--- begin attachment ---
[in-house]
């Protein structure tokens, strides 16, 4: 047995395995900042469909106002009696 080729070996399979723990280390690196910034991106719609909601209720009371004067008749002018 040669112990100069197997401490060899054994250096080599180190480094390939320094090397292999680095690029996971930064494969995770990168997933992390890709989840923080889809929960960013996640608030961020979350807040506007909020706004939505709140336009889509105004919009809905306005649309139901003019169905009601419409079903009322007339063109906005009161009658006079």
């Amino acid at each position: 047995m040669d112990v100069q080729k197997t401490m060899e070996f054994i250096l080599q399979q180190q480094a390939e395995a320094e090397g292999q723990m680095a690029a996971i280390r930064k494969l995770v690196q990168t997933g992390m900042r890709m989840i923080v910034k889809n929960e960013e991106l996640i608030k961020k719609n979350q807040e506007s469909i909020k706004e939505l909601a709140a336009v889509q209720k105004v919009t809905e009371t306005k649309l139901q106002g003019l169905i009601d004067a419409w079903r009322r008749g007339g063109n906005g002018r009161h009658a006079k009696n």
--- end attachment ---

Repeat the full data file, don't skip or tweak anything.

[in-house]
């Protein structure tokens, strides 16, 4: 047995395995900042469909106002009696 080729070996399979723990280390690196910034991106719609909601209720009371004067008749002018 040669112990100069197997401490060899054994250096080599180190480094390939320094090397292999680095690029996971930064494969995770990168997933992390890709989840923080889809929960960013996640608030961020979350807040506007909020706004939505709140336009889509105004919009809905306005649309139901003019169905009601419409079903009322007339063109906005009161009658006079």
């Amino acid at each position: 047995m040669d112990v100069q080729k197997t401490m060899e070996f054994i250096l080599q399979q180190q480094a390939e395995a320094e090397g292999q723990m680095a690029a996971i280390r930064k494969l995770v690196q990168t997933g992390m900042r890709m989840i923080v910034k889809n929960e960013e991106l996640i608030k961020k719609n979350q807040e506007s469909i909020k706004e939505l909601a709140a336009v889509q209720k105004v919009t809905e009371t306005k649309l139901q106002g003019l169905i009601d004067a419409w079903r009322r008749g007339g063109n906005g002018r009161h009658a006079k009696n």